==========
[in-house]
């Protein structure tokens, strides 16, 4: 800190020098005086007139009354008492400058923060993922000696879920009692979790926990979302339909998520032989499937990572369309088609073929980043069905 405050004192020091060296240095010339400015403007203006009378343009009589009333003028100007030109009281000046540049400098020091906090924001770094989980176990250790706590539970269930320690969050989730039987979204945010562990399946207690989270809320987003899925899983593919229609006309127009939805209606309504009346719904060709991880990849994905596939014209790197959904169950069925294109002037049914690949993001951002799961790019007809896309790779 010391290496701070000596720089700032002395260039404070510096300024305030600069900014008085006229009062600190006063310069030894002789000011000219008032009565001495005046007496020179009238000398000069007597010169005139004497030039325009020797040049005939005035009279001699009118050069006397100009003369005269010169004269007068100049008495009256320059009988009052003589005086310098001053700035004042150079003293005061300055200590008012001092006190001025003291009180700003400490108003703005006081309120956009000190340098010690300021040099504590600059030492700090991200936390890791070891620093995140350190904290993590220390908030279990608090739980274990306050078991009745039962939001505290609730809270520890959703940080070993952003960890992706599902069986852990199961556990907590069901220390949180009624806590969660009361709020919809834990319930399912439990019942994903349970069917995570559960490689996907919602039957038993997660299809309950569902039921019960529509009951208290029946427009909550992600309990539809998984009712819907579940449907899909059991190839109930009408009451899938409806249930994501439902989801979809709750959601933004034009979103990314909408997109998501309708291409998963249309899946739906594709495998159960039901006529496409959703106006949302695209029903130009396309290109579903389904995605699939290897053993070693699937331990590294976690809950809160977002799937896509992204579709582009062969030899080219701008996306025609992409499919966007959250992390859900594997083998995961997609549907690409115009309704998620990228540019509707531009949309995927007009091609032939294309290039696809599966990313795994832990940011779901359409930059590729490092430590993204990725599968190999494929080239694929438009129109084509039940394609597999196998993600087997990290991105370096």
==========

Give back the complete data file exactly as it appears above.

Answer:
[in-house]
């Protein structure tokens, strides 16, 4: 800190020098005086007139009354008492400058923060993922000696879920009692979790926990979302339909998520032989499937990572369309088609073929980043069905 405050004192020091060296240095010339400015403007203006009378343009009589009333003028100007030109009281000046540049400098020091906090924001770094989980176990250790706590539970269930320690969050989730039987979204945010562990399946207690989270809320987003899925899983593919229609006309127009939805209606309504009346719904060709991880990849994905596939014209790197959904169950069925294109002037049914690949993001951002799961790019007809896309790779 010391290496701070000596720089700032002395260039404070510096300024305030600069900014008085006229009062600190006063310069030894002789000011000219008032009565001495005046007496020179009238000398000069007597010169005139004497030039325009020797040049005939005035009279001699009118050069006397100009003369005269010169004269007068100049008495009256320059009988009052003589005086310098001053700035004042150079003293005061300055200590008012001092006190001025003291009180700003400490108003703005006081309120956009000190340098010690300021040099504590600059030492700090991200936390890791070891620093995140350190904290993590220390908030279990608090739980274990306050078991009745039962939001505290609730809270520890959703940080070993952003960890992706599902069986852990199961556990907590069901220390949180009624806590969660009361709020919809834990319930399912439990019942994903349970069917995570559960490689996907919602039957038993997660299809309950569902039921019960529509009951208290029946427009909550992600309990539809998984009712819907579940449907899909059991190839109930009408009451899938409806249930994501439902989801979809709750959601933004034009979103990314909408997109998501309708291409998963249309899946739906594709495998159960039901006529496409959703106006949302695209029903130009396309290109579903389904995605699939290897053993070693699937331990590294976690809950809160977002799937896509992204579709582009062969030899080219701008996306025609992409499919966007959250992390859900594997083998995961997609549907690409115009309704998620990228540019509707531009949309995927007009091609032939294309290039696809599966990313795994832990940011779901359409930059590729490092430590993204990725599968190999494929080239694929438009129109084509039940394609597999196998993600087997990290991105370096």